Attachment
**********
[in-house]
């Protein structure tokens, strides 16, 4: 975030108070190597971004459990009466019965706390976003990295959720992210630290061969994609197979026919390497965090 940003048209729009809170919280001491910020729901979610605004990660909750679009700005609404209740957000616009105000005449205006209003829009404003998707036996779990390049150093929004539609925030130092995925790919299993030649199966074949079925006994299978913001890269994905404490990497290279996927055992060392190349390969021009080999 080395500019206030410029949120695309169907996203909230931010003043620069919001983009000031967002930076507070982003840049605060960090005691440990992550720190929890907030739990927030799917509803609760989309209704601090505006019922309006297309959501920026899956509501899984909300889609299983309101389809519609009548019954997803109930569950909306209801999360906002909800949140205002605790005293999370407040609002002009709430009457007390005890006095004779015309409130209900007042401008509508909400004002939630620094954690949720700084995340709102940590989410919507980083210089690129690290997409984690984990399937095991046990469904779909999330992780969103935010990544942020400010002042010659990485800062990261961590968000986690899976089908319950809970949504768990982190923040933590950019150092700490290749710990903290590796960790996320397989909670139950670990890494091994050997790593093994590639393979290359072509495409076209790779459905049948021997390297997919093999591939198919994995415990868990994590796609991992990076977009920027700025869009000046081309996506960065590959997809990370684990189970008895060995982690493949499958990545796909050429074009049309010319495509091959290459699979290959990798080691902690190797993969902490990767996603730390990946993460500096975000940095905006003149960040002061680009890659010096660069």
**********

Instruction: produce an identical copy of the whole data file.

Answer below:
[in-house]
């Protein structure tokens, strides 16, 4: 975030108070190597971004459990009466019965706390976003990295959720992210630290061969994609197979026919390497965090 940003048209729009809170919280001491910020729901979610605004990660909750679009700005609404209740957000616009105000005449205006209003829009404003998707036996779990390049150093929004539609925030130092995925790919299993030649199966074949079925006994299978913001890269994905404490990497290279996927055992060392190349390969021009080999 080395500019206030410029949120695309169907996203909230931010003043620069919001983009000031967002930076507070982003840049605060960090005691440990992550720190929890907030739990927030799917509803609760989309209704601090505006019922309006297309959501920026899956509501899984909300889609299983309101389809519609009548019954997803109930569950909306209801999360906002909800949140205002605790005293999370407040609002002009709430009457007390005890006095004779015309409130209900007042401008509508909400004002939630620094954690949720700084995340709102940590989410919507980083210089690129690290997409984690984990399937095991046990469904779909999330992780969103935010990544942020400010002042010659990485800062990261961590968000986690899976089908319950809970949504768990982190923040933590950019150092700490290749710990903290590796960790996320397989909670139950670990890494091994050997790593093994590639393979290359072509495409076209790779459905049948021997390297997919093999591939198919994995415990868990994590796609991992990076977009920027700025869009000046081309996506960065590959997809990370684990189970008895060995982690493949499958990545796909050429074009049309010319495509091959290459699979290959990798080691902690190797993969902490990767996603730390990946993460500096975000940095905006003149960040002061680009890659010096660069």